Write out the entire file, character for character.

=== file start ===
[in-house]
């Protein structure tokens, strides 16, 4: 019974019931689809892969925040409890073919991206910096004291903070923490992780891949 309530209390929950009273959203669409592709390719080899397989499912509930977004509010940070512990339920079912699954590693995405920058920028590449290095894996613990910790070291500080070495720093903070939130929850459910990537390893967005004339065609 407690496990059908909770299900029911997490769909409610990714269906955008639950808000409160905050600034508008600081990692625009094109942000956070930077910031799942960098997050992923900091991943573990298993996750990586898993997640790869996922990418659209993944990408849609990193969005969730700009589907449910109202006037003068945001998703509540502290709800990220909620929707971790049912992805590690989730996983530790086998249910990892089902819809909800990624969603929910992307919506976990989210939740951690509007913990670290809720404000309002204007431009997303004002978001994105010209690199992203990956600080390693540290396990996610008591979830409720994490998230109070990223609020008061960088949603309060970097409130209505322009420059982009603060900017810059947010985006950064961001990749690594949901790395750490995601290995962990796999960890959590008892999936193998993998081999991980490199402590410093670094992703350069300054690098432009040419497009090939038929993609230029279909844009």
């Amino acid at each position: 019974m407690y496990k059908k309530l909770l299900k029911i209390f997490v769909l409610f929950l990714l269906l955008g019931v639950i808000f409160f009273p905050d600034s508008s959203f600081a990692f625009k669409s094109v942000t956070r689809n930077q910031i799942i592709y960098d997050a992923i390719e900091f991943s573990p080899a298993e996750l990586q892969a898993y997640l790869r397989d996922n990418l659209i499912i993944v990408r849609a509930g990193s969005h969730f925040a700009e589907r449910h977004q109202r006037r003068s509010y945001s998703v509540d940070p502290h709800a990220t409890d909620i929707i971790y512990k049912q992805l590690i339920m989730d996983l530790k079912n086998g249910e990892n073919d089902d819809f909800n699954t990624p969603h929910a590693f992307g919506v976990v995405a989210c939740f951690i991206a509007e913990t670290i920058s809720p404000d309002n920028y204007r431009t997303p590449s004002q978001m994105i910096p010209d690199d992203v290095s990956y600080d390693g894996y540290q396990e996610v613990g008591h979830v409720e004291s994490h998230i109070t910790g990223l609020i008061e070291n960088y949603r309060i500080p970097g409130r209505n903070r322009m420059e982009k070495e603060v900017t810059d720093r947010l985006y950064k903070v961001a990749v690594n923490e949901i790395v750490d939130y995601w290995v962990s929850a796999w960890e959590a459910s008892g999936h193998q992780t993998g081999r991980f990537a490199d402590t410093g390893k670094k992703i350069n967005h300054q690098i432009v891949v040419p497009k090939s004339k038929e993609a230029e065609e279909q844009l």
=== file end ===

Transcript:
[in-house]
């Protein structure tokens, strides 16, 4: 019974019931689809892969925040409890073919991206910096004291903070923490992780891949 309530209390929950009273959203669409592709390719080899397989499912509930977004509010940070512990339920079912699954590693995405920058920028590449290095894996613990910790070291500080070495720093903070939130929850459910990537390893967005004339065609 407690496990059908909770299900029911997490769909409610990714269906955008639950808000409160905050600034508008600081990692625009094109942000956070930077910031799942960098997050992923900091991943573990298993996750990586898993997640790869996922990418659209993944990408849609990193969005969730700009589907449910109202006037003068945001998703509540502290709800990220909620929707971790049912992805590690989730996983530790086998249910990892089902819809909800990624969603929910992307919506976990989210939740951690509007913990670290809720404000309002204007431009997303004002978001994105010209690199992203990956600080390693540290396990996610008591979830409720994490998230109070990223609020008061960088949603309060970097409130209505322009420059982009603060900017810059947010985006950064961001990749690594949901790395750490995601290995962990796999960890959590008892999936193998993998081999991980490199402590410093670094992703350069300054690098432009040419497009090939038929993609230029279909844009």
């Amino acid at each position: 019974m407690y496990k059908k309530l909770l299900k029911i209390f997490v769909l409610f929950l990714l269906l955008g019931v639950i808000f409160f009273p905050d600034s508008s959203f600081a990692f625009k669409s094109v942000t956070r689809n930077q910031i799942i592709y960098d997050a992923i390719e900091f991943s573990p080899a298993e996750l990586q892969a898993y997640l790869r397989d996922n990418l659209i499912i993944v990408r849609a509930g990193s969005h969730f925040a700009e589907r449910h977004q109202r006037r003068s509010y945001s998703v509540d940070p502290h709800a990220t409890d909620i929707i971790y512990k049912q992805l590690i339920m989730d996983l530790k079912n086998g249910e990892n073919d089902d819809f909800n699954t990624p969603h929910a590693f992307g919506v976990v995405a989210c939740f951690i991206a509007e913990t670290i920058s809720p404000d309002n920028y204007r431009t997303p590449s004002q978001m994105i910096p010209d690199d992203v290095s990956y600080d390693g894996y540290q396990e996610v613990g008591h979830v409720e004291s994490h998230i109070t910790g990223l609020i008061e070291n960088y949603r309060i500080p970097g409130r209505n903070r322009m420059e982009k070495e603060v900017t810059d720093r947010l985006y950064k903070v961001a990749v690594n923490e949901i790395v750490d939130y995601w290995v962990s929850a796999w960890e959590a459910s008892g999936h193998q992780t993998g081999r991980f990537a490199d402590t410093g390893k670094k992703i350069n967005h300054q690098i432009v891949v040419p497009k090939s004339k038929e993609a230029e065609e279909q844009l």